Glenwood Springs underage pot citations up in 2014 |

Glenwood Springs underage pot citations up in 2014

Marijuana related arrests were up in 2014 in Garfield County’s two biggest communities, with the majority of citations for underage consumption.

Glenwood Springs Police issued 38 out of 56 marijuana related citations to juveniles last year, compared to 35 out of 51 in 2013. In Rifle, the figures were 14 out of 20 in 2013 and 22 out of 38 in 2014.

According Glenwood Police Chief Terry Wilson, the high percentage of juvenile arrests in 2013 was a bit of an anomaly itself. Just five years prior, only 17 of 86 citations went to people under 21. Wilson thinks the trend started around the time medical marijuana came to town.

“Anybody and their pet dog could get a medical card,” he quipped. “I had no idea there were so many young people in such gross need of medical attention.”

“We’re dealing with more kids walking into school stoned out of their noodles than I’ve ever seen in my life. It’s been uncommon for us to go a week without having to go assist the school with someone in possession or under the influence.”
Terry Wilson
tttGlenwood Police Chief

The same pattern is reflected in behavior referral records for Glenwood Springs High School. The school handled 30 cases during the 2009-10 school year compared to 6 the year before. Things seemed to settle down somewhat after that, with 13 citations in 2010-11, 9 in 2011-12, and 4 in 2012-13. The implementation of amendment 64, however, seems to have produced another spike. There were 17 cases in 2013-14 and 19 already this school year.

Vice Principal Gayla Rowe cautioned that the figures may be somewhat inflated by busts involving large groups. RFSD assistant superintendent Rob Stein declined to provide district-wide data, asserting that rates are too low to make meaningful comparisons over time.

“One party can throw off our numbers for a whole year,” he said.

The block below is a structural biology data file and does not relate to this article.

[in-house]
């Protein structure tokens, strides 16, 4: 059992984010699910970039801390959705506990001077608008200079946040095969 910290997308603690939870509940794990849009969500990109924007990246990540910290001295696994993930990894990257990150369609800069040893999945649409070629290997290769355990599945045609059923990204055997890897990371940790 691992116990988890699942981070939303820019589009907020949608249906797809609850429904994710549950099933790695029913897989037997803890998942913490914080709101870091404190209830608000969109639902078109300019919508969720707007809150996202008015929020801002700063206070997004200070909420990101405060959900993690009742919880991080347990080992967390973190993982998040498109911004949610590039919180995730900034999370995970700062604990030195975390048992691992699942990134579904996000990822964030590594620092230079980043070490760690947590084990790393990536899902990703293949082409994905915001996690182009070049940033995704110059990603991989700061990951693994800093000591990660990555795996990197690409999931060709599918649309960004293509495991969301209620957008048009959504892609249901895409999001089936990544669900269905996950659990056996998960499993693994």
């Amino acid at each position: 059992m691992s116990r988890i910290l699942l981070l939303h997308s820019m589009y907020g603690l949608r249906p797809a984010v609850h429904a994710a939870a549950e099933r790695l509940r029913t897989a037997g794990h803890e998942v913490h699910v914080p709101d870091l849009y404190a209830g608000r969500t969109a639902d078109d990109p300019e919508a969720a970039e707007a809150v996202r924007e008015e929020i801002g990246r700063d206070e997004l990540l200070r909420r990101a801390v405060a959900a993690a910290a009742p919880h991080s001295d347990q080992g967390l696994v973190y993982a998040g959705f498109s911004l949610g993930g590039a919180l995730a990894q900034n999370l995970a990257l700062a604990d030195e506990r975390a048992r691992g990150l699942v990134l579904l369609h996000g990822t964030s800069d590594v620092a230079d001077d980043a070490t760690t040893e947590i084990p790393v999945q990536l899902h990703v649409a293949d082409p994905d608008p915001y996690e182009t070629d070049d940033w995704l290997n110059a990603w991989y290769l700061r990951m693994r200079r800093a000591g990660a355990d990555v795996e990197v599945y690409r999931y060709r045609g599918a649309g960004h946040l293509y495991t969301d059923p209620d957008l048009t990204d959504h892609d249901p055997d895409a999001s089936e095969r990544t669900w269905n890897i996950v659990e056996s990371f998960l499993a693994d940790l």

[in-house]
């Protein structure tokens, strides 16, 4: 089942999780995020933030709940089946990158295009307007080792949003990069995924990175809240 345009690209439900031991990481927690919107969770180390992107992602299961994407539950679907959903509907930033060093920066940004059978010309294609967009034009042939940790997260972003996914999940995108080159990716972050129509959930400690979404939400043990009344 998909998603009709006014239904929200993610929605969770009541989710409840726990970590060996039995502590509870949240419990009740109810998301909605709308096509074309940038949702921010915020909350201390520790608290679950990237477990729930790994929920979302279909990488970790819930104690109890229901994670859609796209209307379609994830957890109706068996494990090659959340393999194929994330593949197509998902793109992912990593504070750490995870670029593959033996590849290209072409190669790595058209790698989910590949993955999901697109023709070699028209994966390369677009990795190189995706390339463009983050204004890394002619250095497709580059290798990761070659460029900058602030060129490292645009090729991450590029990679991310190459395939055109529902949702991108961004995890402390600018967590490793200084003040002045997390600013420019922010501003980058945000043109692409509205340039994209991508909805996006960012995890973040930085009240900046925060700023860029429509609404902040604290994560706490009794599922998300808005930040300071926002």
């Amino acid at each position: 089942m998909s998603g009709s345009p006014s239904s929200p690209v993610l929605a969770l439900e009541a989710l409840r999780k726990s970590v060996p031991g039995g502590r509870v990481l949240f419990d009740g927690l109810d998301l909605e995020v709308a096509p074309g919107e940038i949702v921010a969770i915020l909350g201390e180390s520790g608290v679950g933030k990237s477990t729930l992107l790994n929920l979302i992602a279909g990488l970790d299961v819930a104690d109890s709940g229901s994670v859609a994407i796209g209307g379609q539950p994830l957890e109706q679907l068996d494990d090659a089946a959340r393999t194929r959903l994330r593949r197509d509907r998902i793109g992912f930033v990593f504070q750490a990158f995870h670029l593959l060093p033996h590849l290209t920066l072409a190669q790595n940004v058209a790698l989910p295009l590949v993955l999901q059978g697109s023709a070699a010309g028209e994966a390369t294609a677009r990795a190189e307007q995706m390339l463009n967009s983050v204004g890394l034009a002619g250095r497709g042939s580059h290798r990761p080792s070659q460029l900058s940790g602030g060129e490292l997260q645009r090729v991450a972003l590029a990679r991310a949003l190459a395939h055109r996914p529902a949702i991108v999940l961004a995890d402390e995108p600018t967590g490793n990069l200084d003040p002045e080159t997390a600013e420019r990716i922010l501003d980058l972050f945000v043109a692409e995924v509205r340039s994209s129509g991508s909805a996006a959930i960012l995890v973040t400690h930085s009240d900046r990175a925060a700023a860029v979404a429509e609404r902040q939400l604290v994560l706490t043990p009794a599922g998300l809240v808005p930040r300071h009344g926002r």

Anecdotal evidence seems to corroborate the data, however.

“We’re dealing with more kids walking into school stoned out of their noodles than I’ve ever seen in my life,” Wilson said. “It’s been uncommon for us to go a week without having to go assist the school with someone in possession or under the influence.”

According to Dean of Students Pat Engle, both parents and law enforcement are contacted whenever a student is caught under the influence. Most infractions result in a short term suspension and a ticket. The legal element, he said, helps get students into programs like YouthZone, which the district doesn’t offer internally. Only distribution triggers a potential expulsion, and so far that hasn’t been an issue.

According to Engle and Rowe, most busts come from a concerned teacher or observant neighbor as opposed to locker and backpack searches.

“I am not a drug recognition expert, but I can pretty much tell when a kid is high,” Engle said.

That’s usually the end of it.

“Once they get caught they generally don’t do it again,” Engle said.

“It’s different kids each time,” Wilson agreed.

That may explain why the citation rate has tapered off significantly since October. Whether it will follow the same trend as 2010 and ultimately return to single digits remains to be seen.

Engle says his main concern is the safety of his students.

“It was very concerning,” he said. “There are real negative impacts from marijuana on the teenage brain.”

Part of addressing the issue may be identifying the source of the uptick. Unfortunately, there may be more than one factor at work.

Legalizing medical and retail marijuana may make it easier to get a hold of. As with alcohol, it may be present in a kids’ household, or someone over 21 can purchase it legitimately and resell it. Right now, however, more students seem to be coming to school high than drunk. Alcohol citation rates at Glenwood High have hovered in the single digits for the past decade.

It’s also possible that limited legality is creating the impression that anything goes. Even some adults seem unaware of regulations against consuming in public.

“One thing we’ve heard on the street a lot is, “Dude, it’s legal,”” Wilson said.

Ultimately, Engle emphasized that the citations represent a tiny minority of a school that has grown to 879 students.

“Eight-hundred and sixty kids are doing it right,” he said. “Ninety-eight percent of them are coming to school ready to be students.”

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